A month ago, Pebble Soup team attended GBC photography workshop. Mid-conversation someone mentioned edible walls. That, immediately grabbed my attention. That someone is Alex C, a soon-to-be blogger who is passionate about the quality of the food she eats and very knowledgable when it comes to growing her own. she was in her fifth sentence, when on the spur of the moment, I asked her if she wouldn't mind writing a post about it. Here it is
Urban Eden's in the Sky
I’ve always wanted to grow my own food, particularly herbs and spices. Their culinary and therapeutic properties, really fire up my imagination and taste buds.
Second to none for adding unusual specialist produce, difficult or expensive to buy, to your repertoire, some of my home grown favourites include cavolo nero, vietnamese coriander, borlotti beans, elephant garlic, sea kale, callaloo, edamame, tomatillos, goji berries, quinoa, and golden raspberries.
Don’t so don’t let lack of space put you off like I did. You see I only have a balcony. Although it’s south facing, it’s tiny. Worse still it’s overshadowed by huge trees that blocks out virtually all heat and light for most of the day.
©Growing Culture : My small balcony
Focusing on what I didn’t have, rather than what I was blessed with, my growing ambitions remained on the back burner for several years.
Eventually, I realised I’d best try and work with what I have. There’s no need to help supermarkets make superprofits. If you lament deteriorating food quality, service, and, poor value for money join the club and start growing your own It was time to start showing it my small balcony a little love.
Investigating how to get the best out of my space led to the following discoveries
- Quite a few fruit, vegetables and herbs thrive in shade,
- Produce you can start/continue growing in the autumn winter period include leafy greens, broccoli, salads, perennial herbs, beets, beans, assorted berries,
- The only way is up for space challenged city dwellers like me, i.e. gardening up and along, walls, balconies, window sills, fire escapes and roofs.
There is plenty of helpful advice and support on vertical gardening available in the form of workshops, books and blogs.
A couple caught my eye with their sage advice, innovative ideas and practical tips for growing edible Edens in the Sky:
Mark Ridsdill Smith’s, founder of Vertical Veg, sprinkles his magic helping city dwellers get the maximum benefit from their tiny spaces. Passionate about what food growing can contribute to city life, health and sustainability he provides online information and workshops on vertical gardening. Check out his excellent free step by step guide on getting started The Art of Growing in Small Spaces.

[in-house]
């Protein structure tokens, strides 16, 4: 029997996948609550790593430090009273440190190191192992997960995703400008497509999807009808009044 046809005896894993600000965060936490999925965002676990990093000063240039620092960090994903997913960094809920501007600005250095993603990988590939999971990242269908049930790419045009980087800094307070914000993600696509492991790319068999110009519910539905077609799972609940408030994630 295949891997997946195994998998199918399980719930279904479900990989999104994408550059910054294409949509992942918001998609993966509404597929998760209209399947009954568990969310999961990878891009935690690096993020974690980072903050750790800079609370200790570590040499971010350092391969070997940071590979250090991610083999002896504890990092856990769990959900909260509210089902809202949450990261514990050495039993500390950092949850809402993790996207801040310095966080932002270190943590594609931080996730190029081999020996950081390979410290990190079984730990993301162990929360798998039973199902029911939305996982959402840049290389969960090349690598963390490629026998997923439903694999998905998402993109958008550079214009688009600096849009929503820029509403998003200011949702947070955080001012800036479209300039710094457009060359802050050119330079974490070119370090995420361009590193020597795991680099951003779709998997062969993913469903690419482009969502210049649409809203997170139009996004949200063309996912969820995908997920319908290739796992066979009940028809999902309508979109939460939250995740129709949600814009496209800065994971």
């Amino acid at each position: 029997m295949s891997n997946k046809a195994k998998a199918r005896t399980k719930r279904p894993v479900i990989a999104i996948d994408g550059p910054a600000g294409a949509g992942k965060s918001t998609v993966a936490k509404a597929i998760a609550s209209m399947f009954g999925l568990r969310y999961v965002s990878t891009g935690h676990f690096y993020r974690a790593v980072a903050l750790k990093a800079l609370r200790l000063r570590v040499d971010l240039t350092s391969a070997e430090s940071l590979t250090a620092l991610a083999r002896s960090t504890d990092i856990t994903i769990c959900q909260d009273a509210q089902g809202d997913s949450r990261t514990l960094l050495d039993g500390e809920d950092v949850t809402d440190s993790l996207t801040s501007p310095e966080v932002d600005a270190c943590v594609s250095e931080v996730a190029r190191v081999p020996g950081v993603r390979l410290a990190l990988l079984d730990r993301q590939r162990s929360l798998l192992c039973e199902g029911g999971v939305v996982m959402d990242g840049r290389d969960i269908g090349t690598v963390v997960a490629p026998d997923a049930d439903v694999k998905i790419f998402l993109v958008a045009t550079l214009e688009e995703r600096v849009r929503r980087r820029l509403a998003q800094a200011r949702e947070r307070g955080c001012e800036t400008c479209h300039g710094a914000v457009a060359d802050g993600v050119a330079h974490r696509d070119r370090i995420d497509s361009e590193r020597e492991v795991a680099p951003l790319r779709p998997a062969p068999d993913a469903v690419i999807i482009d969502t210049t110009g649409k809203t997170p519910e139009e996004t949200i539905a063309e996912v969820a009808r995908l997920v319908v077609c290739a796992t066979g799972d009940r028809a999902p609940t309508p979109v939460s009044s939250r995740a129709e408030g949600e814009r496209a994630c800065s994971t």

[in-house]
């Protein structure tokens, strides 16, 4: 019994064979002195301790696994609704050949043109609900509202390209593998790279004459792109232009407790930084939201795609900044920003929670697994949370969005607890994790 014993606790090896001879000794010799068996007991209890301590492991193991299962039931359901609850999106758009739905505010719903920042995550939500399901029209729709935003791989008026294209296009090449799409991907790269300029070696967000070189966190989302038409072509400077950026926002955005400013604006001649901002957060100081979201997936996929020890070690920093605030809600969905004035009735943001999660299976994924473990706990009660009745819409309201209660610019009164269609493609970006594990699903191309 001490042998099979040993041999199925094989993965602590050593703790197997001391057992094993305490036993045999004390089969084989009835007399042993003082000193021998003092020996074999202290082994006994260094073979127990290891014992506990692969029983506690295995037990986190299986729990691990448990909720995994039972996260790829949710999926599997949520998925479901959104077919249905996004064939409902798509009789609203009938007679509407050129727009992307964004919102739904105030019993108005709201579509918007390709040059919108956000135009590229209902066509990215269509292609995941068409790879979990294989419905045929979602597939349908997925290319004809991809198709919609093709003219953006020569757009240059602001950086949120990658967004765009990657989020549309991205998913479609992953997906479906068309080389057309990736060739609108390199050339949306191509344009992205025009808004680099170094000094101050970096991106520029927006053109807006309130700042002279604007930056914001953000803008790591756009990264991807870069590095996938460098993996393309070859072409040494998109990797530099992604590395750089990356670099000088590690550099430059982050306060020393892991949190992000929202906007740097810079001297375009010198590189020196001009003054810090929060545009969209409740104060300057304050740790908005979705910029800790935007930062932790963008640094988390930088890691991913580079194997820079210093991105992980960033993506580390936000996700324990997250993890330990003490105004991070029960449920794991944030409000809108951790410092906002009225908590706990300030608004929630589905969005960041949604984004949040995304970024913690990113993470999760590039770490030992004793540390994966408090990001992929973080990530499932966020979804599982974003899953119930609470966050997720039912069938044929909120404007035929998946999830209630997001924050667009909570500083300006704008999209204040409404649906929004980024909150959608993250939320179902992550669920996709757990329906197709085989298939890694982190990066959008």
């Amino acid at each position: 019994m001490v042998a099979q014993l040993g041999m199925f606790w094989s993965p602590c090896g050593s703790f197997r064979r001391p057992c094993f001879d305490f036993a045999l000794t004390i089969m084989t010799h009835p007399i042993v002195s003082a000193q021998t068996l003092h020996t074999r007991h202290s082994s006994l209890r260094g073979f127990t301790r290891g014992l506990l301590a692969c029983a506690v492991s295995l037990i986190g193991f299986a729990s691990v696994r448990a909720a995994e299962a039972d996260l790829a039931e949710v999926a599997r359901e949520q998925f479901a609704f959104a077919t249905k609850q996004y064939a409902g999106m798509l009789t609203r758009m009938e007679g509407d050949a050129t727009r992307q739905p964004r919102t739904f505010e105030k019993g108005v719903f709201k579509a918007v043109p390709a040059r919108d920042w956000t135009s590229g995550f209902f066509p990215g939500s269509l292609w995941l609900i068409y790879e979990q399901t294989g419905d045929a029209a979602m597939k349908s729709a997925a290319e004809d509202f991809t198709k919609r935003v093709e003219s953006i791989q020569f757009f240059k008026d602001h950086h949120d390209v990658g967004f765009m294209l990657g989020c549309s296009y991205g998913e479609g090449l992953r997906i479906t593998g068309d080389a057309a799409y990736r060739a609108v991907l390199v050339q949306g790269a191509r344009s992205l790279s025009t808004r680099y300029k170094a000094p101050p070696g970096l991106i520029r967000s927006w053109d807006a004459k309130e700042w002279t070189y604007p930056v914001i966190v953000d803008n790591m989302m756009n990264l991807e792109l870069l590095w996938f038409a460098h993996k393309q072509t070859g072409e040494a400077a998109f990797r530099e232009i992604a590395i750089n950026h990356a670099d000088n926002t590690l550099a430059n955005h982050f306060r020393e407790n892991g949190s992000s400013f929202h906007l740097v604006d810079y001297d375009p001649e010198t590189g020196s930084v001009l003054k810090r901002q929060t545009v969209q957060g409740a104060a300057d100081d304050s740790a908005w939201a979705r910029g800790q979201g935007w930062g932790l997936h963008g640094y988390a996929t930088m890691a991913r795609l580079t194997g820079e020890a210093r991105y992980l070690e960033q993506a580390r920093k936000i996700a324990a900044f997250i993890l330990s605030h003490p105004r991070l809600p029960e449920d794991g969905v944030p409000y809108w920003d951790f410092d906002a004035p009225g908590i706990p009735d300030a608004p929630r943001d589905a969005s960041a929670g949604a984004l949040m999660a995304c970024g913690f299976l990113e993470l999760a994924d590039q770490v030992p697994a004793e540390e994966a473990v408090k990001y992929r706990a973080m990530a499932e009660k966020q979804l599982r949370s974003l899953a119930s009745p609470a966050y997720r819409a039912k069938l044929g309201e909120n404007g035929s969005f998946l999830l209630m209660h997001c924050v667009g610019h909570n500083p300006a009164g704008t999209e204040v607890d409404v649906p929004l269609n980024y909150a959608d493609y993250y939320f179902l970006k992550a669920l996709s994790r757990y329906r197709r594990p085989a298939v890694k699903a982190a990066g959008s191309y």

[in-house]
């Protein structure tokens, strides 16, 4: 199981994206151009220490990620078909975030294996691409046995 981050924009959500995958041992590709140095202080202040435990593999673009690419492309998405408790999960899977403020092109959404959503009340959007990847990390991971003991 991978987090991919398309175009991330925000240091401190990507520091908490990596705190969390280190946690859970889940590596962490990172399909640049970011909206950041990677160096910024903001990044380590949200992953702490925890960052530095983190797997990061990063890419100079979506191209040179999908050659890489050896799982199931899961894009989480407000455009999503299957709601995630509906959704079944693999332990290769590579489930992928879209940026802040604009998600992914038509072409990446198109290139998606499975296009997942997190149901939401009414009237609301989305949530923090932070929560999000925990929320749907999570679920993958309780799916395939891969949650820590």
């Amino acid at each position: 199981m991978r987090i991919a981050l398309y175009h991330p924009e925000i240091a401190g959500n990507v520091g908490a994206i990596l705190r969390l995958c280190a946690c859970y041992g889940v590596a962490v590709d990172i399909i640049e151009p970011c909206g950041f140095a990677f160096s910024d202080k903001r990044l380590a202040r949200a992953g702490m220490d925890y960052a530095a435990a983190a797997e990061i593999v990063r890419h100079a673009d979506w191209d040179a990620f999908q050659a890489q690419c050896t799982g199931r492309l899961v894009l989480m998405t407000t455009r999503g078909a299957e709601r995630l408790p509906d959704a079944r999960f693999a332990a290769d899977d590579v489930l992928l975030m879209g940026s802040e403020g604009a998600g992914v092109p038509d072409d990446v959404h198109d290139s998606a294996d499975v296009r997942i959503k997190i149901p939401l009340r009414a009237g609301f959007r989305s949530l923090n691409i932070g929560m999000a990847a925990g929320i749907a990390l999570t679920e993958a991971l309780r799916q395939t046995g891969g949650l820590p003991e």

For years Mark yearned to grow his own produce, but like me, believed his small London property wasn’t suitable. Finally, after years languishing at the bottom of allotment waiting lists, he started experimenting on his small balcony and was amazed to discover the amount of produce he was able to grow.
© Vertical Veg One year he grew more than £900 worth of produce!
In The Edible Balcony, writer Alex Mitchell, shares her DIY punk philosophy to growing edibles when space is a premium. Challenging assumptions that that you need a large amount of space to succeed it is packed with creative real life ideas. Here are a few inspiring examples for space starved growers featuring recycled materials such from old hat stands to colanders, mugs, guttering and shoe holders. It was certainly killed off my allotment envy.
Source: The Edible Balcony by Alex Mitchell
Ultimately vertical gardening allows you to eat fresher, tastier and more nutritious produce at a lower cost to the environment and your pocket. What’s not to love. Quick and easy things I love to make with my bounty include
- herb oils and vinegars, salsas, pestos
- simple dishes with anything deep, dark green like Cavolo Nero
© Growing Culture Wilted Cavolo Nero with Black Rice Red Thai Fish Cakes and Sprouts
Cavolo Nero is an Italian staple. A key ingredient of the well-known Tuscan bean soup Riboletta, it is also commonly used in a wide variety of dishes including risottos, pastas and frittatas. Unaffected by the cold and most diseases, Cavolo Nero, a member of the kale family requires little attention and gets by in partial shade. Accordingly it is fast becoming an edible garden staple. Buy some seeds online or at the garden centre and follow the instructions for autumn planting.
I love it’s rich, earthy flavour. I like it best lightly cooked dressed with some simple chilli garlic oil. Great food that makes the palate sing.
Helpful resources mentioned in this article :
The Edible Balcony by Alex Mitchell
Here’s another great starting point too:
If you would like to contact Alex, drop her a comment below or tweet her @growingKultur